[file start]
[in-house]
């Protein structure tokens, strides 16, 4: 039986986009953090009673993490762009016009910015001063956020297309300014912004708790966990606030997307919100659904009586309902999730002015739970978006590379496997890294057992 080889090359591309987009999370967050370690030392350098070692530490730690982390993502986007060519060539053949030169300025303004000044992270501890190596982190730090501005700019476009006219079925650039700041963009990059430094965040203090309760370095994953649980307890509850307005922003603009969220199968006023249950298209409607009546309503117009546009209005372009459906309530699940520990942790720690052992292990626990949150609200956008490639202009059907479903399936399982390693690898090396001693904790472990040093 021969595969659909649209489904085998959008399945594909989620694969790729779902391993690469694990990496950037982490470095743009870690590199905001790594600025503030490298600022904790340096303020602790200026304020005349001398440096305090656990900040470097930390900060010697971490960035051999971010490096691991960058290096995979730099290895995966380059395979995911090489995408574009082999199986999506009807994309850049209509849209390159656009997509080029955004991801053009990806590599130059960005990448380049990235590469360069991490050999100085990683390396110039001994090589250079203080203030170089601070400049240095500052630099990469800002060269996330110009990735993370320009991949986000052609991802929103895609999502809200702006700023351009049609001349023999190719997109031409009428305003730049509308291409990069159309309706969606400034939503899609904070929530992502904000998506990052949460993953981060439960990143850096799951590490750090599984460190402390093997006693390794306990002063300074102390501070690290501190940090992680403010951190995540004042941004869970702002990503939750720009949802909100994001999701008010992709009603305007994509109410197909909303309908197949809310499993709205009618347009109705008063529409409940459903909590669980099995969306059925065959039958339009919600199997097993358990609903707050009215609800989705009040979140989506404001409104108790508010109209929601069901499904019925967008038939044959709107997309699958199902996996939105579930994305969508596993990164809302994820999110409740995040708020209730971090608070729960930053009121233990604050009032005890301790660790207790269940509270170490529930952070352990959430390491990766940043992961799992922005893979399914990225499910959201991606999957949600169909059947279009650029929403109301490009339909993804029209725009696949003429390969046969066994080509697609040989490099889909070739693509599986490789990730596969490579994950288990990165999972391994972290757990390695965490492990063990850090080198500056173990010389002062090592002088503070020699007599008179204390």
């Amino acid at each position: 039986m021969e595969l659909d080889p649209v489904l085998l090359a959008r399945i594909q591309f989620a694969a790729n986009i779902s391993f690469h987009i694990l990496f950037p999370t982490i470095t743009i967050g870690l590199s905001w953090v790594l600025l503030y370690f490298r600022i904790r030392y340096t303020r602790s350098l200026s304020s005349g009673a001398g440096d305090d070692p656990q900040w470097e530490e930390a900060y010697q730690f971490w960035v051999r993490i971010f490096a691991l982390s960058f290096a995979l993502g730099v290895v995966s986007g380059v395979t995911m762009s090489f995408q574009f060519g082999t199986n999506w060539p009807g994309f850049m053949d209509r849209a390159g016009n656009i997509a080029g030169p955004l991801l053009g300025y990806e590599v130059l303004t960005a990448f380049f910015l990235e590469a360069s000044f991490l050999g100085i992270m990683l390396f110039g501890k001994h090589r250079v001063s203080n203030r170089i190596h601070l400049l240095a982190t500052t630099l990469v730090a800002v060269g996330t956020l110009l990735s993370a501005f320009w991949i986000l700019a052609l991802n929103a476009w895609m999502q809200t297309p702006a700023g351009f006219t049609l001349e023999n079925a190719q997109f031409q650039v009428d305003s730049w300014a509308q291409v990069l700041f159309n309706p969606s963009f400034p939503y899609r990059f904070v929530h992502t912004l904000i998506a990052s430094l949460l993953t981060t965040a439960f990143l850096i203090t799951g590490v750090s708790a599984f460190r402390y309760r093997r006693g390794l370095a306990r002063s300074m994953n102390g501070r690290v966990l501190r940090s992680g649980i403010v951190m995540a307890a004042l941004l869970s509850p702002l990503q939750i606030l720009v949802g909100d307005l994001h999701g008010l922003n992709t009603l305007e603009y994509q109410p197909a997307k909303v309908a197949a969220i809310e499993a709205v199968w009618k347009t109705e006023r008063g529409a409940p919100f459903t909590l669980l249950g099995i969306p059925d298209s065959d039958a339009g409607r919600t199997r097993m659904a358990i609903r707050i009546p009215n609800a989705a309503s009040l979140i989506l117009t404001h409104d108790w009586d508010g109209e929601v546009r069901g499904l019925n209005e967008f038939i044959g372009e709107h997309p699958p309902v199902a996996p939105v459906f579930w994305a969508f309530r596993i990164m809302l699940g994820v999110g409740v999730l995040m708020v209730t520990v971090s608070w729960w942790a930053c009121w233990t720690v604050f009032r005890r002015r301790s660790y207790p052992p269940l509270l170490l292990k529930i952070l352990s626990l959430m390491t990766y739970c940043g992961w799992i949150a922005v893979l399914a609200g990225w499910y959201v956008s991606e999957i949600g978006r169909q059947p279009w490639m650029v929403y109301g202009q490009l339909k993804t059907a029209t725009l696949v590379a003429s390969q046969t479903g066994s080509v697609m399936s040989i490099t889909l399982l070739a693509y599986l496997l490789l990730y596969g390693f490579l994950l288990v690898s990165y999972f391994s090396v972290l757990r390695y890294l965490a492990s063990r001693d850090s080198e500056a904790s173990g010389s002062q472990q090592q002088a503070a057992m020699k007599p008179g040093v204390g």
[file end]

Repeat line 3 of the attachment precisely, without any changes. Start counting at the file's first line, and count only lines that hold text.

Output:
């Amino acid at each position: 039986m021969e595969l659909d080889p649209v489904l085998l090359a959008r399945i594909q591309f989620a694969a790729n986009i779902s391993f690469h987009i694990l990496f950037p999370t982490i470095t743009i967050g870690l590199s905001w953090v790594l600025l503030y370690f490298r600022i904790r030392y340096t303020r602790s350098l200026s304020s005349g009673a001398g440096d305090d070692p656990q900040w470097e530490e930390a900060y010697q730690f971490w960035v051999r993490i971010f490096a691991l982390s960058f290096a995979l993502g730099v290895v995966s986007g380059v395979t995911m762009s090489f995408q574009f060519g082999t199986n999506w060539p009807g994309f850049m053949d209509r849209a390159g016009n656009i997509a080029g030169p955004l991801l053009g300025y990806e590599v130059l303004t960005a990448f380049f910015l990235e590469a360069s000044f991490l050999g100085i992270m990683l390396f110039g501890k001994h090589r250079v001063s203080n203030r170089i190596h601070l400049l240095a982190t500052t630099l990469v730090a800002v060269g996330t956020l110009l990735s993370a501005f320009w991949i986000l700019a052609l991802n929103a476009w895609m999502q809200t297309p702006a700023g351009f006219t049609l001349e023999n079925a190719q997109f031409q650039v009428d305003s730049w300014a509308q291409v990069l700041f159309n309706p969606s963009f400034p939503y899609r990059f904070v929530h992502t912004l904000i998506a990052s430094l949460l993953t981060t965040a439960f990143l850096i203090t799951g590490v750090s708790a599984f460190r402390y309760r093997r006693g390794l370095a306990r002063s300074m994953n102390g501070r690290v966990l501190r940090s992680g649980i403010v951190m995540a307890a004042l941004l869970s509850p702002l990503q939750i606030l720009v949802g909100d307005l994001h999701g008010l922003n992709t009603l305007e603009y994509q109410p197909a997307k909303v309908a197949a969220i809310e499993a709205v199968w009618k347009t109705e006023r008063g529409a409940p919100f459903t909590l669980l249950g099995i969306p059925d298209s065959d039958a339009g409607r919600t199997r097993m659904a358990i609903r707050i009546p009215n609800a989705a309503s009040l979140i989506l117009t404001h409104d108790w009586d508010g109209e929601v546009r069901g499904l019925n209005e967008f038939i044959g372009e709107h997309p699958p309902v199902a996996p939105v459906f579930w994305a969508f309530r596993i990164m809302l699940g994820v999110g409740v999730l995040m708020v209730t520990v971090s608070w729960w942790a930053c009121w233990t720690v604050f009032r005890r002015r301790s660790y207790p052992p269940l509270l170490l292990k529930i952070l352990s626990l959430m390491t990766y739970c940043g992961w799992i949150a922005v893979l399914a609200g990225w499910y959201v956008s991606e999957i949600g978006r169909q059947p279009w490639m650029v929403y109301g202009q490009l339909k993804t059907a029209t725009l696949v590379a003429s390969q046969t479903g066994s080509v697609m399936s040989i490099t889909l399982l070739a693509y599986l496997l490789l990730y596969g390693f490579l994950l288990v690898s990165y999972f391994s090396v972290l757990r390695y890294l965490a492990s063990r001693d850090s080198e500056a904790s173990g010389s002062q472990q090592q002088a503070a057992m020699k007599p008179g040093v204390g």